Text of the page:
"(e) If a person is simultaneously in custody upon more than one charge pending against him in the same county, or simultaneously demands trial upon more than one charge pending against him in the same county, he shall be tried, or adjudged guilty after waiver of trial, upon at least one such charge before expiration relative to any of such pending charges of the period prescribed by subparagraphs (a) and (b) of this Section. Such person shall be tried upon all of the remaining charges thus pending within 160 days from the date on which judgment relative to the first charge thus prosecuted is rendered pursuant to Section 118-1 of this Act or, if such trial upon such first charge is terminated without judgment and there is no subsequent trial of, or adjudication of guilt after waiver of trial of, such first charge within a reasonable time, the person shall be tried upon all of the remaining charges thus pending within 160 days from the date on which such trial is terminated; if either such period of 160 days expires without the commencement of trial of, or adjudication of guilt after waiver of trial of, any of such remaining charges thus pending, such charge or charges shall be dismissed and barred for want of prosecution unless delay is occasioned by the defendant * * *."

Day had been in custody since his arrest on March 2, 1976. At that time there were three charges pending against him: (1) theft of lost property (the Cadillac) stemming from the arrest of February 18, 1976, for which he was released on bail, and pleaded guilty to on September 2, 1976; (2) an undetermined charge, on which he was acquitted on December 15, 1976; and (3) the murder and attempt robbery charges, the subject of this appeal, on which trial commenced on March 16, 1976.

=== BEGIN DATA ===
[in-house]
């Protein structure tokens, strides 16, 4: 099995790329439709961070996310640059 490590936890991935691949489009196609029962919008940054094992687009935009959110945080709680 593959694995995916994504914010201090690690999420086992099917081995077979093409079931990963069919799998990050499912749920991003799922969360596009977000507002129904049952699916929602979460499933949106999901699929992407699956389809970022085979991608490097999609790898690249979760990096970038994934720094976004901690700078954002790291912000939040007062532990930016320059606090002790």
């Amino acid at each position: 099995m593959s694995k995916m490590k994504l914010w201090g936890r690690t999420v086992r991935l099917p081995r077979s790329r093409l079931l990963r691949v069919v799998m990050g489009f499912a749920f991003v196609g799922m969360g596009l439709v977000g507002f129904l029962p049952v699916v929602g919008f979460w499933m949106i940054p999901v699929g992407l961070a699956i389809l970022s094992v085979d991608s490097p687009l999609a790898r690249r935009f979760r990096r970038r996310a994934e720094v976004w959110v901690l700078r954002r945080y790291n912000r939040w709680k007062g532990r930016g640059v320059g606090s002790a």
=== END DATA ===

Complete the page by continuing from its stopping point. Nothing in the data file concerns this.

• 11 There is a difference of opinion as to whether defendant was "in custody" on the theft charge since he was technically on bail for that offense. People v. Wilson (1974), 19 Ill. App.3d 466, 311 N.E.2d 759, would hold that he was in custody on the theft charge, while People v. Cooper (1977), 56 Ill. App.3d 354, 371 N.E.2d 987, would hold that he was not. Should it be determined that defendant was not "in custody" on the theft charge, he argues that subsection (e) still applies to his case since he simultaneously demanded trial upon more than one charge. The question is not crucial since it appears from the half sheet that defendant agreed to continue the instant matter on September 30, 1976, until November 4, 1976. Since this would be a delay attributable to defendant (People v. Turner (1977), 55 Ill. App.3d 1008, 371 N.E.2d 275; People v. Gooding (1975), 61 Ill.2d 298, 335 N.E.2d 769), even if the original term began on September 2 (in custody for all charges), the term had been broken and a new 160-day period began on November 4, 1976. (People v. Donalson (1976), 64 Ill.2d 536, 356 N.E.2d 776.) It is therefore immaterial whether the original term began on September 2 or on December 15 since the trial in fact began within 160 days of either date. The provisions of subsection 103-5(f) (Ill. Rev. Stat. 1977, ch. 38, par. 103-5(f)) providing for a temporary suspension for the time of the delay are inapplicable to offenses committed prior to March 1, 1977. Ill. Rev. Stat. 1977, ch. 38, par. 103-5(f); People v. Donalson.